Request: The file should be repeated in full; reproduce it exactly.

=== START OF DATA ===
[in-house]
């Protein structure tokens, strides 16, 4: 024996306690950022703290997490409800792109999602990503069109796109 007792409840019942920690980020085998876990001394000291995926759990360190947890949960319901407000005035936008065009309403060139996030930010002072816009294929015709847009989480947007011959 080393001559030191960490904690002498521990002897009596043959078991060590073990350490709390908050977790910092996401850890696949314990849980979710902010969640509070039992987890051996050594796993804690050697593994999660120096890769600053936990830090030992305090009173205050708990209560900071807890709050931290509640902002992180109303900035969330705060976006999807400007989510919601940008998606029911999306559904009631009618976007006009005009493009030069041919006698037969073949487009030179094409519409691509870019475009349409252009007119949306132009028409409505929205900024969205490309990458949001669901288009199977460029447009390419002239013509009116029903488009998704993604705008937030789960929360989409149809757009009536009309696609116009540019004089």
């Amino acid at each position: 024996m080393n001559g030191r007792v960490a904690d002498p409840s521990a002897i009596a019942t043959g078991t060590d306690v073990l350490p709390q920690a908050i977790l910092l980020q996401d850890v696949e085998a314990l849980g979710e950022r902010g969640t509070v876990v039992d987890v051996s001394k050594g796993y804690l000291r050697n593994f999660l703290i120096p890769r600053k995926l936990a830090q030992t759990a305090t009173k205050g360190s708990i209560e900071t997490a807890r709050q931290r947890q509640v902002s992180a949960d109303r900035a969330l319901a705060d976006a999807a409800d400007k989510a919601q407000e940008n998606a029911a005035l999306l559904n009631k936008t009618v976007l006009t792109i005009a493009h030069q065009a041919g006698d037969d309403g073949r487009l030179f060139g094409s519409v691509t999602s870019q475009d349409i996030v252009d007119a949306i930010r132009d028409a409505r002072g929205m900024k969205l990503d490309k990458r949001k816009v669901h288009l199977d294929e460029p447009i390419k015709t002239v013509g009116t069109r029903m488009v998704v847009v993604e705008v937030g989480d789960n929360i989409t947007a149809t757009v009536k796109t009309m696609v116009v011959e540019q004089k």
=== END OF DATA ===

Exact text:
[in-house]
């Protein structure tokens, strides 16, 4: 024996306690950022703290997490409800792109999602990503069109796109 007792409840019942920690980020085998876990001394000291995926759990360190947890949960319901407000005035936008065009309403060139996030930010002072816009294929015709847009989480947007011959 080393001559030191960490904690002498521990002897009596043959078991060590073990350490709390908050977790910092996401850890696949314990849980979710902010969640509070039992987890051996050594796993804690050697593994999660120096890769600053936990830090030992305090009173205050708990209560900071807890709050931290509640902002992180109303900035969330705060976006999807400007989510919601940008998606029911999306559904009631009618976007006009005009493009030069041919006698037969073949487009030179094409519409691509870019475009349409252009007119949306132009028409409505929205900024969205490309990458949001669901288009199977460029447009390419002239013509009116029903488009998704993604705008937030789960929360989409149809757009009536009309696609116009540019004089």
């Amino acid at each position: 024996m080393n001559g030191r007792v960490a904690d002498p409840s521990a002897i009596a019942t043959g078991t060590d306690v073990l350490p709390q920690a908050i977790l910092l980020q996401d850890v696949e085998a314990l849980g979710e950022r902010g969640t509070v876990v039992d987890v051996s001394k050594g796993y804690l000291r050697n593994f999660l703290i120096p890769r600053k995926l936990a830090q030992t759990a305090t009173k205050g360190s708990i209560e900071t997490a807890r709050q931290r947890q509640v902002s992180a949960d109303r900035a969330l319901a705060d976006a999807a409800d400007k989510a919601q407000e940008n998606a029911a005035l999306l559904n009631k936008t009618v976007l006009t792109i005009a493009h030069q065009a041919g006698d037969d309403g073949r487009l030179f060139g094409s519409v691509t999602s870019q475009d349409i996030v252009d007119a949306i930010r132009d028409a409505r002072g929205m900024k969205l990503d490309k990458r949001k816009v669901h288009l199977d294929e460029p447009i390419k015709t002239v013509g009116t069109r029903m488009v998704v847009v993604e705008v937030g989480d789960n929360i989409t947007a149809t757009v009536k796109t009309m696609v116009v011959e540019q004089k």